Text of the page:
Chaffee BoCC approves text change of Salida Airport overlay district code – by Jan Wondra

It took over a year to get there, dozens of meetings and seven follow-ups on their agendas, but on Tuesday August 10, the Chaffee County Commissioners Council (BoCC) session unanimously approved a new overlay district of Salida Harriet Alexander Field Airport. The overlay area meets Federal Aviation Administration (FAA) requirements limiting development in key areas of the area around the airport while improving public safety.

“The airport is an essential part of the Chaffee County transportation system,” said airport manager Zech Papp. “We are trying to find the best compromise to protect the airport… while giving landowners the best possible use of their land. This is how we came to a house on two acres to the south and north, and a house on five acres to the east and west. [approach areas]. “

The change to the text of the County Land Use Code (LUC) was approved by the airport advisory board before being presented to the BoCC. It removes the existing section 7. Section 7.7.2 Salida Airport Overland District and replaces it with a new proposal. The text is available at: Overlay

Airports present problems with noise, light and public safety. The overlay text amendment limits density in the airport overlay district to one residence per five acres in runway approach areas, and one residence per two acres in the north and south. Staff confirmed that five acres is the standard density for airport overlay areas. A footnote has been added to the LUC stating that the existing residences in the overlay “shall be treated as non-conforming uses”. If these areas are tacked, they must now include a note of proximity to the airport. Auxiliary Accommodation Units (ADUs) ADUs will not be permitted in the overlap area, and permanent and private assembly places will require a major impact review.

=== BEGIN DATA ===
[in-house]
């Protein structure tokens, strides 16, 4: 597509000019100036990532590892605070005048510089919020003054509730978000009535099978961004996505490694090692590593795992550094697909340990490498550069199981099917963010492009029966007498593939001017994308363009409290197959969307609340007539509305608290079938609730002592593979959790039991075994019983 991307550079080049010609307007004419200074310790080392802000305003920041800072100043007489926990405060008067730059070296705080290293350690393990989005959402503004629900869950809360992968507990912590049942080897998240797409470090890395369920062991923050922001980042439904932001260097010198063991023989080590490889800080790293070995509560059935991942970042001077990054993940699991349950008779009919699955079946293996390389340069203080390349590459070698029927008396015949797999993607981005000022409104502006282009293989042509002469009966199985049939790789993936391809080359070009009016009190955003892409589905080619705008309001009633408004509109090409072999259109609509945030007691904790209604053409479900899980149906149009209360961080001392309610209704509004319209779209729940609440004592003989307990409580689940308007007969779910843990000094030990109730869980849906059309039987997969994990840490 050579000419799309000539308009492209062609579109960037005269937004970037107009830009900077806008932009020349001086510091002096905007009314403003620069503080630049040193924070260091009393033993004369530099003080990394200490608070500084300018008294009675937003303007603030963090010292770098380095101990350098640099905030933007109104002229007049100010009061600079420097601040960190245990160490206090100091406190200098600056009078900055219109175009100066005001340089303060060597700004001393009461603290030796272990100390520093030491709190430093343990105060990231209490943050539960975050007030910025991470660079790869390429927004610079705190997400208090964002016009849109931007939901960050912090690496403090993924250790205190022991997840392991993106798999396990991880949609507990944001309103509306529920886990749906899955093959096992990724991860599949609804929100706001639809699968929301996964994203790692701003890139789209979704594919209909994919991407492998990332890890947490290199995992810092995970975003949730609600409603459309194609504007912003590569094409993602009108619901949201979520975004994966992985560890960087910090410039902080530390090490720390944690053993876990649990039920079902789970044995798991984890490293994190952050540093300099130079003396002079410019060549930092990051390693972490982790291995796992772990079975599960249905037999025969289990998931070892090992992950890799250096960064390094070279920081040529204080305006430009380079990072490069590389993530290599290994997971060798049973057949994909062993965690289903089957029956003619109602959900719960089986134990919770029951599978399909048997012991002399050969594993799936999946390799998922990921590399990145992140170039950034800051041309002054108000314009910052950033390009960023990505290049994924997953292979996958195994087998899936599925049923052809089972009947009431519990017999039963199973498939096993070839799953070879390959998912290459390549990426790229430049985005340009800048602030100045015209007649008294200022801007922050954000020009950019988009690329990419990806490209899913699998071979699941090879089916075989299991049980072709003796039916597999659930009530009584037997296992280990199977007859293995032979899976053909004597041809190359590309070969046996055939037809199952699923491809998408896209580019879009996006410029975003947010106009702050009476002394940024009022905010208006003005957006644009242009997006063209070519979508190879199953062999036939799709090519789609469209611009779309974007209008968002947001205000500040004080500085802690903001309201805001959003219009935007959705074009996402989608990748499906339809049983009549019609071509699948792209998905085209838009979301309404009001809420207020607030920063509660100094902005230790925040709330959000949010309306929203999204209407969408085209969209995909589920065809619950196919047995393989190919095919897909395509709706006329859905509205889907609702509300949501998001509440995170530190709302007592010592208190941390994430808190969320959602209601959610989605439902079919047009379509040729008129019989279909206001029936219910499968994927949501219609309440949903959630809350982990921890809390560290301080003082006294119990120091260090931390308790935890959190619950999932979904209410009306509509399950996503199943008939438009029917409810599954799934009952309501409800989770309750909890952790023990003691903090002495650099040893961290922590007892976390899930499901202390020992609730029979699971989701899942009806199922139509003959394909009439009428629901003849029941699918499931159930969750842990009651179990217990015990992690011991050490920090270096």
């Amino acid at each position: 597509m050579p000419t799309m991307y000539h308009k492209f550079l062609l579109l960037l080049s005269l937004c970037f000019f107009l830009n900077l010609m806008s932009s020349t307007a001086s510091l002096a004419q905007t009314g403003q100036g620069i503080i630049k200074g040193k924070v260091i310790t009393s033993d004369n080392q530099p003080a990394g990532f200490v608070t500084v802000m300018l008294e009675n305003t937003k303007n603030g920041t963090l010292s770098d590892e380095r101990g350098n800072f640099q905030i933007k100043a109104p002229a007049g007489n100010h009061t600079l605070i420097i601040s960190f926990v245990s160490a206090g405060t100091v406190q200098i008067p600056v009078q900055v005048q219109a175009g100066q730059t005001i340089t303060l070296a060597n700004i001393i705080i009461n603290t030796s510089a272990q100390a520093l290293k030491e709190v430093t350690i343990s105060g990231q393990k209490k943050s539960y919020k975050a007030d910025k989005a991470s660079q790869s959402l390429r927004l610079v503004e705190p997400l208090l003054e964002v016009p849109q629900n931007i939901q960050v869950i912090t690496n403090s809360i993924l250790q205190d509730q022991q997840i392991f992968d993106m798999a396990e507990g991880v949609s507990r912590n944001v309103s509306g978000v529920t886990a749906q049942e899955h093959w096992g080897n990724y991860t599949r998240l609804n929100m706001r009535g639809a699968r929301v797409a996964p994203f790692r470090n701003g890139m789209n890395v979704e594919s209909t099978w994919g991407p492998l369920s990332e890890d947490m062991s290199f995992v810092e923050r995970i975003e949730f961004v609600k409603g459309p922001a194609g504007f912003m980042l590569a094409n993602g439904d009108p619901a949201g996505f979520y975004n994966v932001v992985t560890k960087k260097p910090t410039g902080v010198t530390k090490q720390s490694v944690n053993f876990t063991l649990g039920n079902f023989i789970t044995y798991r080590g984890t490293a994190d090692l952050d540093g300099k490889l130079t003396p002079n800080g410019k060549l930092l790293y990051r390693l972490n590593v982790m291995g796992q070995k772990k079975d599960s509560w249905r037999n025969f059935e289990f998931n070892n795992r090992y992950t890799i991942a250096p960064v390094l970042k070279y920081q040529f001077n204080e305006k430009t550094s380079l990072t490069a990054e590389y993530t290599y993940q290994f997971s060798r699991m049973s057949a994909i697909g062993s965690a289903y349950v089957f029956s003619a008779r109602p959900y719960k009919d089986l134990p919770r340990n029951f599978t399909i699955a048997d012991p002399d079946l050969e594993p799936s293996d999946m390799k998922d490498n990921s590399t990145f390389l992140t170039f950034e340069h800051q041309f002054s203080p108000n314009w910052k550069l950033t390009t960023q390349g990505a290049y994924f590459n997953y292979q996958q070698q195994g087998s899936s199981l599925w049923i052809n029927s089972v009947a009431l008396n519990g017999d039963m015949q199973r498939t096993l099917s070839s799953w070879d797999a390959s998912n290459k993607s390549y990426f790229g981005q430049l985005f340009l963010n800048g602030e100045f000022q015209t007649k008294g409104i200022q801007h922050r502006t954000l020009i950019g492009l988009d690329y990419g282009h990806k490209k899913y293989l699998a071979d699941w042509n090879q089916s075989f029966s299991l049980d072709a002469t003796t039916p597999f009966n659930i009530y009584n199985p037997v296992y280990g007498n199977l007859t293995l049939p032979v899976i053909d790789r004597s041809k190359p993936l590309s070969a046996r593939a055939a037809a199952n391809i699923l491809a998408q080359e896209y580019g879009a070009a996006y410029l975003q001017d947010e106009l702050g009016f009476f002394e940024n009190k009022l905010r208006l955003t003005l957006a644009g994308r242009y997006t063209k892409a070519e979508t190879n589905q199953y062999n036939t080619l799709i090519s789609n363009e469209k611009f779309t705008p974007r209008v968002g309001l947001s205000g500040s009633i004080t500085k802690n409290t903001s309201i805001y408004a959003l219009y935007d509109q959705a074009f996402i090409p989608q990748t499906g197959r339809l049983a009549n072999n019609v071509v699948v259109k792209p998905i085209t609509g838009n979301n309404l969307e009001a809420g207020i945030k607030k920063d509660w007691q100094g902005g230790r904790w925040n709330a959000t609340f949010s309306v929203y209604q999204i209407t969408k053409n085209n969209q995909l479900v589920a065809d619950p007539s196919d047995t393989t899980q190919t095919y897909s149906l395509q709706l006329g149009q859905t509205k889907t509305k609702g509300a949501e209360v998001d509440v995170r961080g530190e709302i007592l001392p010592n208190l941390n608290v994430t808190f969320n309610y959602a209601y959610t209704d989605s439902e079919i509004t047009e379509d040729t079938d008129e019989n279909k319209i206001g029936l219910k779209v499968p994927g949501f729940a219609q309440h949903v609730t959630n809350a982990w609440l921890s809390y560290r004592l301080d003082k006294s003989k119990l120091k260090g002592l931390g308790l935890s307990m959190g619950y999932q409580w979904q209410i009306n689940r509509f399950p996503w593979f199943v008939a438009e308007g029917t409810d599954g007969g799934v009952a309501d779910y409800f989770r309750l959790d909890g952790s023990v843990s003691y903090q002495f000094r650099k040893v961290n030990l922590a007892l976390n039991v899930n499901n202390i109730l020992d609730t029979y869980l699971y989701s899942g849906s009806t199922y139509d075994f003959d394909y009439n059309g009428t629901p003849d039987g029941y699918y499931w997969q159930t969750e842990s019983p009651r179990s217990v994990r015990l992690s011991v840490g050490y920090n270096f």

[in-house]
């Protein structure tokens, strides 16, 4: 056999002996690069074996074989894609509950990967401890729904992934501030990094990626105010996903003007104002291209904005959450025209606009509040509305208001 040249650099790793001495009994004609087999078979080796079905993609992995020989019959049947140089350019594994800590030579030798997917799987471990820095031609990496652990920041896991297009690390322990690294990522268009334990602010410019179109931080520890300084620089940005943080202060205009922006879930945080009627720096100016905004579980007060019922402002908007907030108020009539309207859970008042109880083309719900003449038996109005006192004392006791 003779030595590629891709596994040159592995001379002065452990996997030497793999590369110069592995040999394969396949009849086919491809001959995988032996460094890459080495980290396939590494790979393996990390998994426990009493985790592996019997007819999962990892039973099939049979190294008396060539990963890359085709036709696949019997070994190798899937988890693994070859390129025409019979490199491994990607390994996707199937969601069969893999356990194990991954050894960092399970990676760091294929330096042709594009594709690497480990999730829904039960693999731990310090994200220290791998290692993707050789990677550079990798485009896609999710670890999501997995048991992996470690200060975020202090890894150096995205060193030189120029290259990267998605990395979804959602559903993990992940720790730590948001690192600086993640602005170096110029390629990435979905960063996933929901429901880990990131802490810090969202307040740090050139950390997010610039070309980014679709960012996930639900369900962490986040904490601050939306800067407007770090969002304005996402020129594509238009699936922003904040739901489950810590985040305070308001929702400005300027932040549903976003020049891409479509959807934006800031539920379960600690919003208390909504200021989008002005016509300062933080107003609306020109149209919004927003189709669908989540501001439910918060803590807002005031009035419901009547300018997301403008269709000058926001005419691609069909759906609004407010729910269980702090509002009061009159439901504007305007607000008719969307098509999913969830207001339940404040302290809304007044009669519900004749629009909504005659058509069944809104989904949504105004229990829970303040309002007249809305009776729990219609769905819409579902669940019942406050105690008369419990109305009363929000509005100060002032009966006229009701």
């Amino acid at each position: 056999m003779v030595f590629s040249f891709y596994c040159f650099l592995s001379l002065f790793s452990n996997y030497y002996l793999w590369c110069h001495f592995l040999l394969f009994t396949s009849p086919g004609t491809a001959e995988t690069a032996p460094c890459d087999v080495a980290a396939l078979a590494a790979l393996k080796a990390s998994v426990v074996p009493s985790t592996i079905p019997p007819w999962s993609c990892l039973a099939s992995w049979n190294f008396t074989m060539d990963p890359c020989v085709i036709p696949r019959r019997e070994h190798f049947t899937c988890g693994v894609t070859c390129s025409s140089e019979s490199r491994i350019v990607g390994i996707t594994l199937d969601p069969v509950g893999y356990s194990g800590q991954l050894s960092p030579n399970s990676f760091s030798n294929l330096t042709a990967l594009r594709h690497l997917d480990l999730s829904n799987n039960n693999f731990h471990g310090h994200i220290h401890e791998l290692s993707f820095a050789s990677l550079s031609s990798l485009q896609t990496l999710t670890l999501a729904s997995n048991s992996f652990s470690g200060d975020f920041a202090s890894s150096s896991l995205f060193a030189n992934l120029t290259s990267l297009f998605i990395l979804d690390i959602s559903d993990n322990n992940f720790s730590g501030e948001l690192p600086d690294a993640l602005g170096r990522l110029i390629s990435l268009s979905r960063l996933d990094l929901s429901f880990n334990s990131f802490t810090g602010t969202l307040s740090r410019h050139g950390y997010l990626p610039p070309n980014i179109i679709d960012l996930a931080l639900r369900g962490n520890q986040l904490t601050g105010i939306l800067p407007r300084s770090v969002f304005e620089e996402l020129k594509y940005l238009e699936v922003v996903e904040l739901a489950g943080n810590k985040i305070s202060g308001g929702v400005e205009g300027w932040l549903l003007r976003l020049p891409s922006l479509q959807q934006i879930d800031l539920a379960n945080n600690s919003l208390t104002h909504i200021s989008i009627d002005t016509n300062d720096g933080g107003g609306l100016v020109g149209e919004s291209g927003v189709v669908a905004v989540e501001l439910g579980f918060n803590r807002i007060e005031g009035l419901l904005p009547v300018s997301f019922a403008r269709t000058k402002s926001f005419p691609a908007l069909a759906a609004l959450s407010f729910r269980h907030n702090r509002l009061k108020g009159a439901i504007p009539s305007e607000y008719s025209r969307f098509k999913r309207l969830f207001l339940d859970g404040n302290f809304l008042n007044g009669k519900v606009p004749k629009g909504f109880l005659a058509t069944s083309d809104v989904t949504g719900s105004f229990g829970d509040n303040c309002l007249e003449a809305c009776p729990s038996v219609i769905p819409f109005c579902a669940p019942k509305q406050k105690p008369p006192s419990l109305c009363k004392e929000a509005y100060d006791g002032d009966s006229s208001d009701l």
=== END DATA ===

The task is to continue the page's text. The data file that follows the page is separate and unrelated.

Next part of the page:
Harriet Alexander Field, Salida Airport. Photo courtesy of Zech Papp.

The airport is zoned industrial and any new use in the area will have to meet FAA requirements. The amendment to the LUC text includes an exemption for private events and memorial services in the airport protection zone.

The move follows the August 2020 adoption of the comprehensive new county master plan, but precedes the county’s work to revise the rest of the LUC to align with the compensation plan. This prompted an airport-focused text amendment at LUC, which was drafted by Charlie McDermott.

The approval process became a marathon, with a staff meeting with the airport advisory board, text amendment to the planning commission, a return to the airport advisory board, further adjustments, a review by the FAA, a return to the planning commission and a public hearing. . On June 23, staff met with the Airport Advisory Board to review it, and then the Planning Commission blessed it before the BoCC session.

The in-depth discussion revolved around two questions:

  • Equity to allow owners to fully develop their properties.
  • The need to comply with FAA overlay requirements so that federal airport funding is not compromised and public safety is emphasized.

“The FAA has only seen this once, but we got the deal that one unit for five acres is a safer approach,” planning director Jon Roorda said of the amendment. of text. “They’re more comfortable with it, but in some cases they’ve allowed one residential unit per two acres.”

Commissioner Rusty Granzella noted that he was concerned about a minimum density of 5 acres all around the airport, “but if it can be averaged, (it’s in the LUC), I’m willing to accept. the motion “.

“So a suggested way forward for someone who wants to do some sort of residential use inside the airport approach surface… it boils down to the facts of the specific application,” he said. said BoCC chairman Greg Felt, who offered examples of taller, or taller buildings. residential density. “Is it the best of times, that the BoCC would have this capacity [to decide], or would there be an FAA review?